Thailand will attract increased foreign investment and infrastructure spending, a “more significant driver” of growth that will boost industrial estate developers such as Amata Corp., according to JPMorgan Chase & Co.
Foreign direct investment that increased to $7.4 billion in the first half of 2010 is poised to accelerate in 2011, Sriyan Pietersz and Adrian Mowat wrote in a report dated yesterday. Japan and China may be “key players” in the spending that may also boost Hemaraj Land & Development Pcl and Rojana Industrial Park Pcl, the analysts wrote.
Ford Motor Co. and Mazda Motor Corp. said in August they plan to spend $350 million to expand a jointly owned pickup truck factory in Thailand, shrugging off the country’s worst riots in almost two decades. Investment commitments from automobile and electronics companies that include Nissan Motor Co. and Toshiba Corp. exceed $2 billion, according to JPMorgan.
“The strength of the Japanese yen could drive another wave of investment into Thailand, historically Japan’s largest investment destination in Southeast Asia,” the analysts said. “We also see scope for increasing investment by Chinese corporates or multinational corporates operating in China as cost pressures accelerate.”
The increased infrastructure and corporate spending may help banks and other companies such as Glow Energy Pcl and Thai Tap Water Supply Co., according to the analysts.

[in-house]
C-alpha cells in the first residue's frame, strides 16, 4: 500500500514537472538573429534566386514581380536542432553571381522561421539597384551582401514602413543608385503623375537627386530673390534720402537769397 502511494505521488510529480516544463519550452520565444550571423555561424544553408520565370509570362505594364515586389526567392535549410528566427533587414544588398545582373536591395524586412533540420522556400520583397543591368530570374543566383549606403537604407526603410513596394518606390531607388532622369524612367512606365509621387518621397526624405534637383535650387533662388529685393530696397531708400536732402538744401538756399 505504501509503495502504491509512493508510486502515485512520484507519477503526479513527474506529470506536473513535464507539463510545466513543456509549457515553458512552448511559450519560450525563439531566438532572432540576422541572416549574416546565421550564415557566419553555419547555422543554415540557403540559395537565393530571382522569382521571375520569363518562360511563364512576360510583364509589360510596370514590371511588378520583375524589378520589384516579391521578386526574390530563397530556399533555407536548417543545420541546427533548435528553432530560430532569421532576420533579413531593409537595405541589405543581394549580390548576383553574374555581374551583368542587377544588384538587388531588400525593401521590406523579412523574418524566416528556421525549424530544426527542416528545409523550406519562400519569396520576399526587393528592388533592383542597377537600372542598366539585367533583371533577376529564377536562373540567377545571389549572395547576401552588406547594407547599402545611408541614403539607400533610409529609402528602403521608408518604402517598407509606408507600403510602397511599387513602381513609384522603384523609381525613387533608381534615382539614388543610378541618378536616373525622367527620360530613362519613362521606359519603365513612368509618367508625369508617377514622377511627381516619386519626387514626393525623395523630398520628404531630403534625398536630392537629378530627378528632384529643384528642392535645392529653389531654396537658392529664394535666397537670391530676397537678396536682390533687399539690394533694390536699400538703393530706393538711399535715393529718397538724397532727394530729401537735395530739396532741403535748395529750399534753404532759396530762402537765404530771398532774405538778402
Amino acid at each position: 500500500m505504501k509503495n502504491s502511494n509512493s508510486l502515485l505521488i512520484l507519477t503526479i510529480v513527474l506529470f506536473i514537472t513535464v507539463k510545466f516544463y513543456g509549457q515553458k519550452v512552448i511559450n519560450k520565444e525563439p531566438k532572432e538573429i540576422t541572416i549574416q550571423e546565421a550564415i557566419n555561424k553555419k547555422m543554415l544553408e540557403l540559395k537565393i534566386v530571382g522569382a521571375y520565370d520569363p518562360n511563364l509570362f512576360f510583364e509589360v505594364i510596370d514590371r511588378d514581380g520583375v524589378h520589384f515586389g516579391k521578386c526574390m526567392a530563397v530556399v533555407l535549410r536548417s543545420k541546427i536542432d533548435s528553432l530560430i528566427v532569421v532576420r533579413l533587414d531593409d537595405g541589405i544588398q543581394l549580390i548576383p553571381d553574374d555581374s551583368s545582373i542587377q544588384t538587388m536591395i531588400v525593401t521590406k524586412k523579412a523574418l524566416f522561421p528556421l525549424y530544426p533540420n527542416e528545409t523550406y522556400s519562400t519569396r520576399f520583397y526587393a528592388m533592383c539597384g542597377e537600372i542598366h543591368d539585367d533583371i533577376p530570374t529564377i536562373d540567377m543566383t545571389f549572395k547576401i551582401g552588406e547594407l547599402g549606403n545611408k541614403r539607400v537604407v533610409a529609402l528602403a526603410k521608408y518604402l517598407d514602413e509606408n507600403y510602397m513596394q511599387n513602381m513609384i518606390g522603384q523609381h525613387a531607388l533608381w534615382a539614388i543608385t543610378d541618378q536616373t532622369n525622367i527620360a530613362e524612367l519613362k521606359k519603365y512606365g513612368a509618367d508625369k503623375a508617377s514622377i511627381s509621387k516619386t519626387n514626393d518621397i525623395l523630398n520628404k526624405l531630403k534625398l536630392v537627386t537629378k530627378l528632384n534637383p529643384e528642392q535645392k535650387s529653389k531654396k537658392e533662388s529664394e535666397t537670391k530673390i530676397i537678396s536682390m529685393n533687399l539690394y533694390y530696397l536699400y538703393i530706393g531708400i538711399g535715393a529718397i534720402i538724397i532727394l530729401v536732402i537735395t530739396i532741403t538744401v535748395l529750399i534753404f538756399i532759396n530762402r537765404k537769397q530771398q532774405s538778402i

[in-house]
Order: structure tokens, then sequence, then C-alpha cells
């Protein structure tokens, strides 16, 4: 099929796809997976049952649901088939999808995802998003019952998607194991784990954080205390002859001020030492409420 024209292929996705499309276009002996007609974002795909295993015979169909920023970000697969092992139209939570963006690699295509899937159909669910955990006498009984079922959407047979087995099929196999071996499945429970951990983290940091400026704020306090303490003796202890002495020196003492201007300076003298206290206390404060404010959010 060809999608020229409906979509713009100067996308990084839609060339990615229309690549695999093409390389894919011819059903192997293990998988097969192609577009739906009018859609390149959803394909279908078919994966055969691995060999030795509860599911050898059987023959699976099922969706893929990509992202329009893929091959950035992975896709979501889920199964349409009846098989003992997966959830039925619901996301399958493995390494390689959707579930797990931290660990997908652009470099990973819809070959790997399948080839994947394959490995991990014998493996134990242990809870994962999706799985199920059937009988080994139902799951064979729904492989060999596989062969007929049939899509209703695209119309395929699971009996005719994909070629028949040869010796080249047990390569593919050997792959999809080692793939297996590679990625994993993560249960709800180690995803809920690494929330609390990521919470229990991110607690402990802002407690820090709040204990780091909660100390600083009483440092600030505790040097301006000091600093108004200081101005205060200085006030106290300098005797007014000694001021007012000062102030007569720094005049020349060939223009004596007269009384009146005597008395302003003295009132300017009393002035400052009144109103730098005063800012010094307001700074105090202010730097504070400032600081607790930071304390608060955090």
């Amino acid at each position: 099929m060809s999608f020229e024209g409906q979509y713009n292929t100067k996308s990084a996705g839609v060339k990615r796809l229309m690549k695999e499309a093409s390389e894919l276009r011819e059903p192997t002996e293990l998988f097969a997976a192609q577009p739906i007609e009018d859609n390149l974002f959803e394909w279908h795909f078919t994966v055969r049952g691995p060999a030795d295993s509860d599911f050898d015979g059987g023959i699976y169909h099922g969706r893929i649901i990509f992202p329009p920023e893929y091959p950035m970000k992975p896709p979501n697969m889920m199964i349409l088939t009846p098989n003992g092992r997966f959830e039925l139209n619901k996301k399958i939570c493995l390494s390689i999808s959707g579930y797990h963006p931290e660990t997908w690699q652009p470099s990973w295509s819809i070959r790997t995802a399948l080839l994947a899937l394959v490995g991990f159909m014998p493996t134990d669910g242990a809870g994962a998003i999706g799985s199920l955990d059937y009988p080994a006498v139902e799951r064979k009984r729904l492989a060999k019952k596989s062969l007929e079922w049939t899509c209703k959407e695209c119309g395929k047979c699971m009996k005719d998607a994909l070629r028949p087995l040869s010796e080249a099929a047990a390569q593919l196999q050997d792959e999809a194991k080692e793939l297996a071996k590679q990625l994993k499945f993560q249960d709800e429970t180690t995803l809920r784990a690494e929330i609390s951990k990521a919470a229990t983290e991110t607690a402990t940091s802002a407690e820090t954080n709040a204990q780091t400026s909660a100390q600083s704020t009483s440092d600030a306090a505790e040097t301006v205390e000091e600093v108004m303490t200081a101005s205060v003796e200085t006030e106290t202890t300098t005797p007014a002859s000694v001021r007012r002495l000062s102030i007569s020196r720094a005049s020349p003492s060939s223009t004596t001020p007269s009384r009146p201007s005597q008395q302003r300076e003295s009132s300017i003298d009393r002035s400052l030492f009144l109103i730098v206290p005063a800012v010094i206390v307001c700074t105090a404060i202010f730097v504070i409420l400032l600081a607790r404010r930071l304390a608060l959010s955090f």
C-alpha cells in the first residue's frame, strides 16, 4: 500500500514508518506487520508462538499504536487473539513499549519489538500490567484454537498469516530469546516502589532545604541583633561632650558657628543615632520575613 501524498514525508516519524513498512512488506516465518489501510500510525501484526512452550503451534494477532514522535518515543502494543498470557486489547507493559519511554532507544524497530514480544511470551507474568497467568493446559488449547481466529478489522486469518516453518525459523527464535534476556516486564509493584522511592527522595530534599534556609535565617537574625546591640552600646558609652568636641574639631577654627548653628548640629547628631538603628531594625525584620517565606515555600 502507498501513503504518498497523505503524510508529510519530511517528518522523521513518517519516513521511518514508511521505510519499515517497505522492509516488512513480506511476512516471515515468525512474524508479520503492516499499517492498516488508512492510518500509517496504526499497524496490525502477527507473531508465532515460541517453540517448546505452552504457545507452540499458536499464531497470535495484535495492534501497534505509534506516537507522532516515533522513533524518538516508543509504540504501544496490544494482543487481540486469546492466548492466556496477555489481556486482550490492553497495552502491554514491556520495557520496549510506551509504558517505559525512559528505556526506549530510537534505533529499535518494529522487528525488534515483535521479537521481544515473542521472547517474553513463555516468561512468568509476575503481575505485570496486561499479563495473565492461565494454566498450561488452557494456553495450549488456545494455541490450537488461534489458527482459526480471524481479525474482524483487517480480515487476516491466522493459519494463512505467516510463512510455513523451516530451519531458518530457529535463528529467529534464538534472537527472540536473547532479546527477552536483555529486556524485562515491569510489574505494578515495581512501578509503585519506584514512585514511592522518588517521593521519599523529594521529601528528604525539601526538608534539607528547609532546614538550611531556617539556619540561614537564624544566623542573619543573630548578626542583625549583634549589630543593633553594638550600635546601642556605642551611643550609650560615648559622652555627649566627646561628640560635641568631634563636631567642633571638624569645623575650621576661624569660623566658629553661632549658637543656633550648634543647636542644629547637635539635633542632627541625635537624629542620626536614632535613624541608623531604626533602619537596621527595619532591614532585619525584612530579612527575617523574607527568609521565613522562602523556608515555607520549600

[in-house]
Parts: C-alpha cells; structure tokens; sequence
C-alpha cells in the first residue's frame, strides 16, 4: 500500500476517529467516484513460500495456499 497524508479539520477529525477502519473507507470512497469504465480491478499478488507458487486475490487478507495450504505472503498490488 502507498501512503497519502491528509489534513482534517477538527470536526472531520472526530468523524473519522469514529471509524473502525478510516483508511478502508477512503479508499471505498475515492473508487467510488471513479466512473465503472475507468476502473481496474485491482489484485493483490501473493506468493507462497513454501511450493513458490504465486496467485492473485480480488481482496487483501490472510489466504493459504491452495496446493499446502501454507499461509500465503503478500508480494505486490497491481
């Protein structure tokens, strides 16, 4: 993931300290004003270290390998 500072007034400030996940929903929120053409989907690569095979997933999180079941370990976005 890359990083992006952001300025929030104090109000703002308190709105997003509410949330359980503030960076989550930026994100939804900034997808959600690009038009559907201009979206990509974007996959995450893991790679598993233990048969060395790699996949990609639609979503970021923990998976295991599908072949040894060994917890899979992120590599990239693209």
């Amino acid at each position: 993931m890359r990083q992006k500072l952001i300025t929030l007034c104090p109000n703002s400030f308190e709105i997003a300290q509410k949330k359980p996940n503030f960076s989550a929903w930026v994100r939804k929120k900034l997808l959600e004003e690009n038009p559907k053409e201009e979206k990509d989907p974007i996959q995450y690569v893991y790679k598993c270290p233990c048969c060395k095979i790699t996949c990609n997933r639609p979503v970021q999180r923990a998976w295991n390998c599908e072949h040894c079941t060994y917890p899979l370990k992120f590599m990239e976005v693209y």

Japan’s yen climbed to a 15-year high against the U.S. dollar, prompting the government this month to sell the currency for the first time since 2004. In China, foreign companies Honda Motor Co. and Foxconn Technology Group have been forced to raise wages following strikes and suicide attempts.
As foreign investment accelerates, domestic capital expenditure is likely to lag behind given the “slack” in overall capacity, with utilization rates at about 67 percent in July, according to JPMorgan.
Still, capacity utilization rates in the petroleum, chemical, pulp and paper, and construction materials industries are at relatively elevated levels, offering “scope for a modest recovery” in capital expenditure, the brokerage said.
“Given the relatively large scale of operations and high capital intensity in these sectors, corporates may seize the opportunity for expansion given Thai baht strength and cheap cost of funds,” the analysts said.
Thailand’s economy may grow as much as 7.5 percent in 2010, the fastest pace in 15 years, according to a July 23 forecast by the central bank. Improving prospects for the economy have helped to drive a 29 percent gain in the benchmark SET Index this year and lifted the baht to a 13-year high.
source – www.bloomberg.net